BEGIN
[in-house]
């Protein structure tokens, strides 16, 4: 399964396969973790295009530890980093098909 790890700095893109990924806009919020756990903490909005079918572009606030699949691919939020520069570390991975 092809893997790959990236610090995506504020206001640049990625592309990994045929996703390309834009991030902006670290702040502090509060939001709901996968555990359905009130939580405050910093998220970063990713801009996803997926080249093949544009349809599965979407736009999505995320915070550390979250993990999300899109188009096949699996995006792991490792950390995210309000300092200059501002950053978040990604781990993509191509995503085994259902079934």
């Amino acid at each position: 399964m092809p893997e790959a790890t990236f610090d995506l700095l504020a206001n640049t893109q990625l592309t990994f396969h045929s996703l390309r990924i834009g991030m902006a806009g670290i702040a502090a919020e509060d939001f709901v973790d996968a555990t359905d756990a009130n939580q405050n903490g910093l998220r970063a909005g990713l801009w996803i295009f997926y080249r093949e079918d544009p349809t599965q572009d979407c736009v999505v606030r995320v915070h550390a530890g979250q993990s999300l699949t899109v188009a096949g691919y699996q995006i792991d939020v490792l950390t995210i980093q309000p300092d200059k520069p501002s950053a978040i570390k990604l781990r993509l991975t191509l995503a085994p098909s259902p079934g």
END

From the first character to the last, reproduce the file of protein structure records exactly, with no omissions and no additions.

[in-house]
């Protein structure tokens, strides 16, 4: 399964396969973790295009530890980093098909 790890700095893109990924806009919020756990903490909005079918572009606030699949691919939020520069570390991975 092809893997790959990236610090995506504020206001640049990625592309990994045929996703390309834009991030902006670290702040502090509060939001709901996968555990359905009130939580405050910093998220970063990713801009996803997926080249093949544009349809599965979407736009999505995320915070550390979250993990999300899109188009096949699996995006792991490792950390995210309000300092200059501002950053978040990604781990993509191509995503085994259902079934």
């Amino acid at each position: 399964m092809p893997e790959a790890t990236f610090d995506l700095l504020a206001n640049t893109q990625l592309t990994f396969h045929s996703l390309r990924i834009g991030m902006a806009g670290i702040a502090a919020e509060d939001f709901v973790d996968a555990t359905d756990a009130n939580q405050n903490g910093l998220r970063a909005g990713l801009w996803i295009f997926y080249r093949e079918d544009p349809t599965q572009d979407c736009v999505v606030r995320v915070h550390a530890g979250q993990s999300l699949t899109v188009a096949g691919y699996q995006i792991d939020v490792l950390t995210i980093q309000p300092d200059k520069p501002s950053a978040i570390k990604l781990r993509l991975t191509l995503a085994p098909s259902p079934g």